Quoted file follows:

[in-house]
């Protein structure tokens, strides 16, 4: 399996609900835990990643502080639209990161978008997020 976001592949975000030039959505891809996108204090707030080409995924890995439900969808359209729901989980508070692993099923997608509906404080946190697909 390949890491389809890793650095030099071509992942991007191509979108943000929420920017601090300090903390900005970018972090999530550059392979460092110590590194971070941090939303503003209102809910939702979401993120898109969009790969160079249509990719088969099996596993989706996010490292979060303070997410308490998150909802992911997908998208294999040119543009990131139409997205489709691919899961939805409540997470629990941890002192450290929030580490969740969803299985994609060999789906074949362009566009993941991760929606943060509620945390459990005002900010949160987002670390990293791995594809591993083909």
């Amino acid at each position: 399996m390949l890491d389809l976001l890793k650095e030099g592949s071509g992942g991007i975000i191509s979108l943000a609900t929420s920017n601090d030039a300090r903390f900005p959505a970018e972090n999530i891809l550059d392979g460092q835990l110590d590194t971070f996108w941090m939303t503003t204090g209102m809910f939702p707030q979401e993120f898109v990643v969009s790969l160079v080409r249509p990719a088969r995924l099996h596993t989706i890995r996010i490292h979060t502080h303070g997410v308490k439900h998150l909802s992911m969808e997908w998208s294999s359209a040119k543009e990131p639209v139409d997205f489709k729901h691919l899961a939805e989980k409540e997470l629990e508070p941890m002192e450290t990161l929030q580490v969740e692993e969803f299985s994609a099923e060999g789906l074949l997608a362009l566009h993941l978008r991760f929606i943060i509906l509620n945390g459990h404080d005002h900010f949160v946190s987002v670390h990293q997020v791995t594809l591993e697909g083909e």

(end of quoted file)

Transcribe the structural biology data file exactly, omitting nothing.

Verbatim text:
[in-house]
């Protein structure tokens, strides 16, 4: 399996609900835990990643502080639209990161978008997020 976001592949975000030039959505891809996108204090707030080409995924890995439900969808359209729901989980508070692993099923997608509906404080946190697909 390949890491389809890793650095030099071509992942991007191509979108943000929420920017601090300090903390900005970018972090999530550059392979460092110590590194971070941090939303503003209102809910939702979401993120898109969009790969160079249509990719088969099996596993989706996010490292979060303070997410308490998150909802992911997908998208294999040119543009990131139409997205489709691919899961939805409540997470629990941890002192450290929030580490969740969803299985994609060999789906074949362009566009993941991760929606943060509620945390459990005002900010949160987002670390990293791995594809591993083909």
């Amino acid at each position: 399996m390949l890491d389809l976001l890793k650095e030099g592949s071509g992942g991007i975000i191509s979108l943000a609900t929420s920017n601090d030039a300090r903390f900005p959505a970018e972090n999530i891809l550059d392979g460092q835990l110590d590194t971070f996108w941090m939303t503003t204090g209102m809910f939702p707030q979401e993120f898109v990643v969009s790969l160079v080409r249509p990719a088969r995924l099996h596993t989706i890995r996010i490292h979060t502080h303070g997410v308490k439900h998150l909802s992911m969808e997908w998208s294999s359209a040119k543009e990131p639209v139409d997205f489709k729901h691919l899961a939805e989980k409540e997470l629990e508070p941890m002192e450290t990161l929030q580490v969740e692993e969803f299985s994609a099923e060999g789906l074949l997608a362009l566009h993941l978008r991760f929606i943060i509906l509620n945390g459990h404080d005002h900010f949160v946190s987002v670390h990293q997020v791995t594809l591993e697909g083909e």